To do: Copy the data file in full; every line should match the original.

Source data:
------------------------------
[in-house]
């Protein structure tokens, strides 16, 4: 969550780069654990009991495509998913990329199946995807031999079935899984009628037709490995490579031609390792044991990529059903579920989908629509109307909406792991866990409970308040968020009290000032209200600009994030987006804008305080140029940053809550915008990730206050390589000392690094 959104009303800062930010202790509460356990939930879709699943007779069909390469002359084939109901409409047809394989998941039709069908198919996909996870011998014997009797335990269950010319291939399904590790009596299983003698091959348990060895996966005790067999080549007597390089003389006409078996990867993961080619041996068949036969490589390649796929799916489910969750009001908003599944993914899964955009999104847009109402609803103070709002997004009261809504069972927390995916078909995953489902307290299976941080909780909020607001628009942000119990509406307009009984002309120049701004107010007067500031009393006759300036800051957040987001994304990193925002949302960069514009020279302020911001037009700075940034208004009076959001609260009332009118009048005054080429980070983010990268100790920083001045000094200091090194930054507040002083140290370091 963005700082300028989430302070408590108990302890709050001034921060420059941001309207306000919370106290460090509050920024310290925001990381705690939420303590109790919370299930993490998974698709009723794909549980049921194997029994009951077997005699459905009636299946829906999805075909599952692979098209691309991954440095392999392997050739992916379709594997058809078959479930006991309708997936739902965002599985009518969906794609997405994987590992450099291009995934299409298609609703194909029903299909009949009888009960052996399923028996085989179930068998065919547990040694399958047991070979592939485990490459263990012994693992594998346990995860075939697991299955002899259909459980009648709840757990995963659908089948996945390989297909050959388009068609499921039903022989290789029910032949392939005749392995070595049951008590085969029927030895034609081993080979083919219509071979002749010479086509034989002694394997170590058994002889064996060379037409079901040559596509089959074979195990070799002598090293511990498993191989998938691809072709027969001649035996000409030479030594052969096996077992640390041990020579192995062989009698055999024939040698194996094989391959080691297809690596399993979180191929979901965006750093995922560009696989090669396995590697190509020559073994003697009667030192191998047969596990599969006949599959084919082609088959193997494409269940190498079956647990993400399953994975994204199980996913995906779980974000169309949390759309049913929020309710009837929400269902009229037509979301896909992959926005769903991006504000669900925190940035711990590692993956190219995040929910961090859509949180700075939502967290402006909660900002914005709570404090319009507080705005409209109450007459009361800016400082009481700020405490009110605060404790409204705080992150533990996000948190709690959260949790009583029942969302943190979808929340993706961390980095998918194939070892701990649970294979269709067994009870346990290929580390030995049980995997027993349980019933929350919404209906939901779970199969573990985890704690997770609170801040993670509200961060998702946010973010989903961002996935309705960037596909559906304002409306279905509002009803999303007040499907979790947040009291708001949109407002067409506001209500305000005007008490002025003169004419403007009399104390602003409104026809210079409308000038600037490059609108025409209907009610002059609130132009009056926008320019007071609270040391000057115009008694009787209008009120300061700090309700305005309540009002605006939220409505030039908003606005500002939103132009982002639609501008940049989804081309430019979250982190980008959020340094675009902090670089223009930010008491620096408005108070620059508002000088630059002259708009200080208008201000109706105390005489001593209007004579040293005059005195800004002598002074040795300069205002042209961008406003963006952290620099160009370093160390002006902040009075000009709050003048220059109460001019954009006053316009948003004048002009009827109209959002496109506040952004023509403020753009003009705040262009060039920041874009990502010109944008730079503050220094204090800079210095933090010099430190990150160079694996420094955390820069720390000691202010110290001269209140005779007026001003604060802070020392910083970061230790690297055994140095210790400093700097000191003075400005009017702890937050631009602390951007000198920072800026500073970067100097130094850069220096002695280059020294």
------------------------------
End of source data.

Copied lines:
[in-house]
């Protein structure tokens, strides 16, 4: 969550780069654990009991495509998913990329199946995807031999079935899984009628037709490995490579031609390792044991990529059903579920989908629509109307909406792991866990409970308040968020009290000032209200600009994030987006804008305080140029940053809550915008990730206050390589000392690094 959104009303800062930010202790509460356990939930879709699943007779069909390469002359084939109901409409047809394989998941039709069908198919996909996870011998014997009797335990269950010319291939399904590790009596299983003698091959348990060895996966005790067999080549007597390089003389006409078996990867993961080619041996068949036969490589390649796929799916489910969750009001908003599944993914899964955009999104847009109402609803103070709002997004009261809504069972927390995916078909995953489902307290299976941080909780909020607001628009942000119990509406307009009984002309120049701004107010007067500031009393006759300036800051957040987001994304990193925002949302960069514009020279302020911001037009700075940034208004009076959001609260009332009118009048005054080429980070983010990268100790920083001045000094200091090194930054507040002083140290370091 963005700082300028989430302070408590108990302890709050001034921060420059941001309207306000919370106290460090509050920024310290925001990381705690939420303590109790919370299930993490998974698709009723794909549980049921194997029994009951077997005699459905009636299946829906999805075909599952692979098209691309991954440095392999392997050739992916379709594997058809078959479930006991309708997936739902965002599985009518969906794609997405994987590992450099291009995934299409298609609703194909029903299909009949009888009960052996399923028996085989179930068998065919547990040694399958047991070979592939485990490459263990012994693992594998346990995860075939697991299955002899259909459980009648709840757990995963659908089948996945390989297909050959388009068609499921039903022989290789029910032949392939005749392995070595049951008590085969029927030895034609081993080979083919219509071979002749010479086509034989002694394997170590058994002889064996060379037409079901040559596509089959074979195990070799002598090293511990498993191989998938691809072709027969001649035996000409030479030594052969096996077992640390041990020579192995062989009698055999024939040698194996094989391959080691297809690596399993979180191929979901965006750093995922560009696989090669396995590697190509020559073994003697009667030192191998047969596990599969006949599959084919082609088959193997494409269940190498079956647990993400399953994975994204199980996913995906779980974000169309949390759309049913929020309710009837929400269902009229037509979301896909992959926005769903991006504000669900925190940035711990590692993956190219995040929910961090859509949180700075939502967290402006909660900002914005709570404090319009507080705005409209109450007459009361800016400082009481700020405490009110605060404790409204705080992150533990996000948190709690959260949790009583029942969302943190979808929340993706961390980095998918194939070892701990649970294979269709067994009870346990290929580390030995049980995997027993349980019933929350919404209906939901779970199969573990985890704690997770609170801040993670509200961060998702946010973010989903961002996935309705960037596909559906304002409306279905509002009803999303007040499907979790947040009291708001949109407002067409506001209500305000005007008490002025003169004419403007009399104390602003409104026809210079409308000038600037490059609108025409209907009610002059609130132009009056926008320019007071609270040391000057115009008694009787209008009120300061700090309700305005309540009002605006939220409505030039908003606005500002939103132009982002639609501008940049989804081309430019979250982190980008959020340094675009902090670089223009930010008491620096408005108070620059508002000088630059002259708009200080208008201000109706105390005489001593209007004579040293005059005195800004002598002074040795300069205002042209961008406003963006952290620099160009370093160390002006902040009075000009709050003048220059109460001019954009006053316009948003004048002009009827109209959002496109506040952004023509403020753009003009705040262009060039920041874009990502010109944008730079503050220094204090800079210095933090010099430190990150160079694996420094955390820069720390000691202010110290001269209140005779007026001003604060802070020392910083970061230790690297055994140095210790400093700097000191003075400005009017702890937050631009602390951007000198920072800026500073970067100097130094850069220096002695280059020294």